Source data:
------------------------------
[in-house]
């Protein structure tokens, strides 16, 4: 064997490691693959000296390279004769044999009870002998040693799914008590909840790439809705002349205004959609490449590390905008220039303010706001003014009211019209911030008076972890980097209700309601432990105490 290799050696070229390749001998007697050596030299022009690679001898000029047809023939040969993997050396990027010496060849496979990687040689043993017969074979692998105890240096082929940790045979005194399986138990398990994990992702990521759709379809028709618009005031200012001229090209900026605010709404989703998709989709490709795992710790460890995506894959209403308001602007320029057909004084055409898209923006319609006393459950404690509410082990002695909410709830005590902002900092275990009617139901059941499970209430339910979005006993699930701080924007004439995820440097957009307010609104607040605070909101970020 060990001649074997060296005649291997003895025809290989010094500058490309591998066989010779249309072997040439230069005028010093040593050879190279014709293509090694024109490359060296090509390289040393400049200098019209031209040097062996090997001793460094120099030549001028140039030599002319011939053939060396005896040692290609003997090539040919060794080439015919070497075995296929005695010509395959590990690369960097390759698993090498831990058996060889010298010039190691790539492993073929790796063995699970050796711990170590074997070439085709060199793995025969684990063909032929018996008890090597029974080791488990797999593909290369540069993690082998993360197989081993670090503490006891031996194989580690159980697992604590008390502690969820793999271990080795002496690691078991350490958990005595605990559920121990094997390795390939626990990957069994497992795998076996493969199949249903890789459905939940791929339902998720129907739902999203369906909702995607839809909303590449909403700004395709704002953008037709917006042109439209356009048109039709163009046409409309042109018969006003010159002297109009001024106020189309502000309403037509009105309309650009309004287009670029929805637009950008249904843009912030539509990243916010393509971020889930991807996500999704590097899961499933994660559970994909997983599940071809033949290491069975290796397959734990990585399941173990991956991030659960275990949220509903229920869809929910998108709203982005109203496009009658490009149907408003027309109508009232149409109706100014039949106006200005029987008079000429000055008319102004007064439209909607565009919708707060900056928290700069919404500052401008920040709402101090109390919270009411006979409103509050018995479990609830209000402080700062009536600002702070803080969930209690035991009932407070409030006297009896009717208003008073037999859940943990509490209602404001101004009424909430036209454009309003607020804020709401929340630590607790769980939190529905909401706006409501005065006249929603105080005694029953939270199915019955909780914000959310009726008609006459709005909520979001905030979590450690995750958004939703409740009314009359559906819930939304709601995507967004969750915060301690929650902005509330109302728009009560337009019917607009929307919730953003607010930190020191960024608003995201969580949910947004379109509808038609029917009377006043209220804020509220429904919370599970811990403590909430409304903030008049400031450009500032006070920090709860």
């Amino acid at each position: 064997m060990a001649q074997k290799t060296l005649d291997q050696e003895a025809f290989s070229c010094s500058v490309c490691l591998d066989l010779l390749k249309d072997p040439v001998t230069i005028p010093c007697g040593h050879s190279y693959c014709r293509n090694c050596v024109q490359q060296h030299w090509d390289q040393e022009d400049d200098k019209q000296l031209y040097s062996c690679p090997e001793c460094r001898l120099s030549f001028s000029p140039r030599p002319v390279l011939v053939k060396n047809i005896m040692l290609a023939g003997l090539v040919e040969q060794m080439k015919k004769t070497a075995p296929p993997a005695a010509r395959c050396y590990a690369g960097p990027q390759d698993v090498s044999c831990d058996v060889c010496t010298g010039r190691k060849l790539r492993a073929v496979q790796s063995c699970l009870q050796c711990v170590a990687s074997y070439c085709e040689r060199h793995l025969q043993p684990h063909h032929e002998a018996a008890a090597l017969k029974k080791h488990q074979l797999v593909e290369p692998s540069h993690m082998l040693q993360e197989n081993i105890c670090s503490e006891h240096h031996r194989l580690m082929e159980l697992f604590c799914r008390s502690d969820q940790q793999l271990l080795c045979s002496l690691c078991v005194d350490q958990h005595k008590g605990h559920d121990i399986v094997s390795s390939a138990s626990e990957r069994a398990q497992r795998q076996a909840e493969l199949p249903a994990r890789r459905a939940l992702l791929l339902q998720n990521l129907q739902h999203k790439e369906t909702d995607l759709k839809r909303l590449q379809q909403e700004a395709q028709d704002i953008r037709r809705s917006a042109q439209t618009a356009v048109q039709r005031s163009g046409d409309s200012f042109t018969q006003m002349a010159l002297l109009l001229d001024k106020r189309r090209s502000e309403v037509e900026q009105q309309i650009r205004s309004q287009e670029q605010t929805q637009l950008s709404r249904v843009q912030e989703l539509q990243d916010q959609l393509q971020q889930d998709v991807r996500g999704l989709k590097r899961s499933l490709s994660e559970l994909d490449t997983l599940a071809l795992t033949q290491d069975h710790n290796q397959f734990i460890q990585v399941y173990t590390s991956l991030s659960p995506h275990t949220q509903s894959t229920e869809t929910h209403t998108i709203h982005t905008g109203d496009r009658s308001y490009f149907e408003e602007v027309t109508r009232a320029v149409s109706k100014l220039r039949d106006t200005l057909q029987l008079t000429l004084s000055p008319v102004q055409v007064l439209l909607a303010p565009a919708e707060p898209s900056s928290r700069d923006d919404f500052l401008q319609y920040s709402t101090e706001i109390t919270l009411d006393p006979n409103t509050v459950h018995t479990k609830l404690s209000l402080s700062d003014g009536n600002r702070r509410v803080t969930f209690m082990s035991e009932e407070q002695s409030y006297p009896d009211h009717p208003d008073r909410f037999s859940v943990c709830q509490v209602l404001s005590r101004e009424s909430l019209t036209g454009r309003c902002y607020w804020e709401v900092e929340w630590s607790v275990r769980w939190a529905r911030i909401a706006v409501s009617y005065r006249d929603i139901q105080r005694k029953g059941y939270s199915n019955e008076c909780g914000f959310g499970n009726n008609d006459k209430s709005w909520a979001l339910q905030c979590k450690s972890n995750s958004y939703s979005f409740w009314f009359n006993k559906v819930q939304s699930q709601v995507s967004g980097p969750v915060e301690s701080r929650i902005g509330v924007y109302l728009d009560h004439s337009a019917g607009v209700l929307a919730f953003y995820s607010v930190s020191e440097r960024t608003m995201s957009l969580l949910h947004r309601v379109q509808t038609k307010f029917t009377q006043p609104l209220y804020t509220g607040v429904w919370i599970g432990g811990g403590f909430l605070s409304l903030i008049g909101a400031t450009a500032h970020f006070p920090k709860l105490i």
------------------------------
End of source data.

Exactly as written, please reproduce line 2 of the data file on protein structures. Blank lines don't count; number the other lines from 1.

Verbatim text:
């Protein structure tokens, strides 16, 4: 064997490691693959000296390279004769044999009870002998040693799914008590909840790439809705002349205004959609490449590390905008220039303010706001003014009211019209911030008076972890980097209700309601432990105490 290799050696070229390749001998007697050596030299022009690679001898000029047809023939040969993997050396990027010496060849496979990687040689043993017969074979692998105890240096082929940790045979005194399986138990398990994990992702990521759709379809028709618009005031200012001229090209900026605010709404989703998709989709490709795992710790460890995506894959209403308001602007320029057909004084055409898209923006319609006393459950404690509410082990002695909410709830005590902002900092275990009617139901059941499970209430339910979005006993699930701080924007004439995820440097957009307010609104607040605070909101970020 060990001649074997060296005649291997003895025809290989010094500058490309591998066989010779249309072997040439230069005028010093040593050879190279014709293509090694024109490359060296090509390289040393400049200098019209031209040097062996090997001793460094120099030549001028140039030599002319011939053939060396005896040692290609003997090539040919060794080439015919070497075995296929005695010509395959590990690369960097390759698993090498831990058996060889010298010039190691790539492993073929790796063995699970050796711990170590074997070439085709060199793995025969684990063909032929018996008890090597029974080791488990797999593909290369540069993690082998993360197989081993670090503490006891031996194989580690159980697992604590008390502690969820793999271990080795002496690691078991350490958990005595605990559920121990094997390795390939626990990957069994497992795998076996493969199949249903890789459905939940791929339902998720129907739902999203369906909702995607839809909303590449909403700004395709704002953008037709917006042109439209356009048109039709163009046409409309042109018969006003010159002297109009001024106020189309502000309403037509009105309309650009309004287009670029929805637009950008249904843009912030539509990243916010393509971020889930991807996500999704590097899961499933994660559970994909997983599940071809033949290491069975290796397959734990990585399941173990991956991030659960275990949220509903229920869809929910998108709203982005109203496009009658490009149907408003027309109508009232149409109706100014039949106006200005029987008079000429000055008319102004007064439209909607565009919708707060900056928290700069919404500052401008920040709402101090109390919270009411006979409103509050018995479990609830209000402080700062009536600002702070803080969930209690035991009932407070409030006297009896009717208003008073037999859940943990509490209602404001101004009424909430036209454009309003607020804020709401929340630590607790769980939190529905909401706006409501005065006249929603105080005694029953939270199915019955909780914000959310009726008609006459709005909520979001905030979590450690995750958004939703409740009314009359559906819930939304709601995507967004969750915060301690929650902005509330109302728009009560337009019917607009929307919730953003607010930190020191960024608003995201969580949910947004379109509808038609029917009377006043209220804020509220429904919370599970811990403590909430409304903030008049400031450009500032006070920090709860």